US and Britain reject East-West divide in Ukraine
Feb. 25, 2014
WASHINGTON (AP) — The United States and Britain on Tuesday rejected suggestions that the ouster of Ukraine's pro-Russia president and the politics around it are representative of a Cold War-era East-West divide.
Secretary of State John Kerry and British Foreign Secretary William Hague both disputed the idea that the situation in Ukraine is a "zero-sum game" between Russia and the West, or one in which one sphere of influence wins at the expense of the other. And, each urged Russia to work with the West in helping the Ukrainian people peacefully achieve their democratic aspirations.
"Both of us are committed to doing our part to support the efforts of people in Ukraine who have spoken out on their own with passion for their ability to have a pluralistic, democratic future," Kerry said.
"This is not a zero-sum game it is not a West versus East, it should not be, it is not Russia or the United States or other choices. This is about the people of Ukraine and Ukrainian making a choice about their future. We want to work with Russia, with other countries, with everybody available to make sure this is a peaceful from this day forward," he said.
Hague echoed those comments.
"This is about the rights of a free people, a free democratic people to make their own decisions and we don't see it in a zero-sum way in international affairs," Hague said. "Our national interests are in the people of Ukraine being able to make their own decisions about their future."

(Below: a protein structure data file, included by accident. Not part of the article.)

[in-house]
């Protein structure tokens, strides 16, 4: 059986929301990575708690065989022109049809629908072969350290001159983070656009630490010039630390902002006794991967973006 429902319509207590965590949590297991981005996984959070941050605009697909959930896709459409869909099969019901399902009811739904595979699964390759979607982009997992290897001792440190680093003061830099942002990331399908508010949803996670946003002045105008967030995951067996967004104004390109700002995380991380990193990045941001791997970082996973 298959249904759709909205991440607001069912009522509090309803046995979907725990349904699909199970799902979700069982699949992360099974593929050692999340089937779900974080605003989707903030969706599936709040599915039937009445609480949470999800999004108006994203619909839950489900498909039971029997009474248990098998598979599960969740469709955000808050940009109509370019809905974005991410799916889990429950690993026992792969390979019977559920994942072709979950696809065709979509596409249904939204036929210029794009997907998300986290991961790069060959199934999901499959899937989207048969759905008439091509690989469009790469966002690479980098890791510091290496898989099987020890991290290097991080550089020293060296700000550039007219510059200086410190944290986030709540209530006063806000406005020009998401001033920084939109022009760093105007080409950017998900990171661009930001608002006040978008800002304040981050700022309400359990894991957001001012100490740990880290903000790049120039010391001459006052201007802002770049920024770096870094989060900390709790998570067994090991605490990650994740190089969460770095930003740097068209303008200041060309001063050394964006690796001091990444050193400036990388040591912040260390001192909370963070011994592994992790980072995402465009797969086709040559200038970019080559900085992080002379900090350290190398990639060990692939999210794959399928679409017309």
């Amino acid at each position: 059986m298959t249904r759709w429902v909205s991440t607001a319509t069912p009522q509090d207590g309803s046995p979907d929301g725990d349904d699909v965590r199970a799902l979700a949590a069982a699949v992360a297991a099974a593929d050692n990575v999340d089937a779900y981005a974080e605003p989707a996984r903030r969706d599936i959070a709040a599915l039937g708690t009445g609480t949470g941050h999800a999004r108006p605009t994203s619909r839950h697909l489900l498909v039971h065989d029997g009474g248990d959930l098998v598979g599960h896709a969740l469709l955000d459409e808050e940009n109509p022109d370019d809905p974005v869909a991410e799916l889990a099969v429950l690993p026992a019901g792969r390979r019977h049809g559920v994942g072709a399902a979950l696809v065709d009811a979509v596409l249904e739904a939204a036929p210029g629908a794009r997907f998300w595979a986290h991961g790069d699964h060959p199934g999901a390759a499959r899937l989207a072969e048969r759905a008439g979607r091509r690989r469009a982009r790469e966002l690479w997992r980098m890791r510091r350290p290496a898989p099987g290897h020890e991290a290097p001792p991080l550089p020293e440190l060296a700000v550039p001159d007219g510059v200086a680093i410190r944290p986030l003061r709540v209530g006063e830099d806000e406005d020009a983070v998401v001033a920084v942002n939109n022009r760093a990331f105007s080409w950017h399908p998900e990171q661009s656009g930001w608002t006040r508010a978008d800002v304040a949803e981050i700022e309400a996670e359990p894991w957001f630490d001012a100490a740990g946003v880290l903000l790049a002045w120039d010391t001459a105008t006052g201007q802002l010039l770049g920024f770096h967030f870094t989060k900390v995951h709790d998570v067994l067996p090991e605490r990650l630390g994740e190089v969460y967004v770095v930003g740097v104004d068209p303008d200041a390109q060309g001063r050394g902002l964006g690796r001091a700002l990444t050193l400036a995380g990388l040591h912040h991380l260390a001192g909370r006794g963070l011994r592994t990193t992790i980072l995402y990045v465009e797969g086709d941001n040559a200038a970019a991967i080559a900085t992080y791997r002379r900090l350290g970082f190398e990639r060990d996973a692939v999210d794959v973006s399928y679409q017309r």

Kerry and Hague, speaking at the start of a State Department conference on sexual violence in conflict, also said their countries oppose any attempt to partition or divide the former Soviet republic into pro-Western and pro-Russian territories.
"The independence and territorial integrity of the Ukraine is extremely important," Hague said. He added that it is "urgent" for Western nations and international lenders to prepare financial packages to help support Ukraine's transition but equally urgent that the country's interim leaders "prepare themselves to meet the necessary conditions for that financial support." He did not elaborate on those conditions.
A spokeswoman for Kerry, Jen Psaki, said maintaining a "unified and whole Ukraine" should be of critical importance for all concerned.
"We don't feel that succession or partition is in the interests of anyone, whether the Ukrainian people or the United States, Europe or Russia," she said. "We feel strongly that Ukraine should remain united."
Some Russian officials have denounced the ouster of President Viktor Yanukovych as a Western-backed plot and earlier Tuesday dozens of pro-Russian protesters rallied in the Ukrainian peninsula of Crimea against "the bandits" in Kiev who are trying to form a new government — with some even speaking of secession. A lawmaker from Russia stoked their passions further by promising them that Russia will protect them.
Associated Press writer Rob Gillies contributed to this report.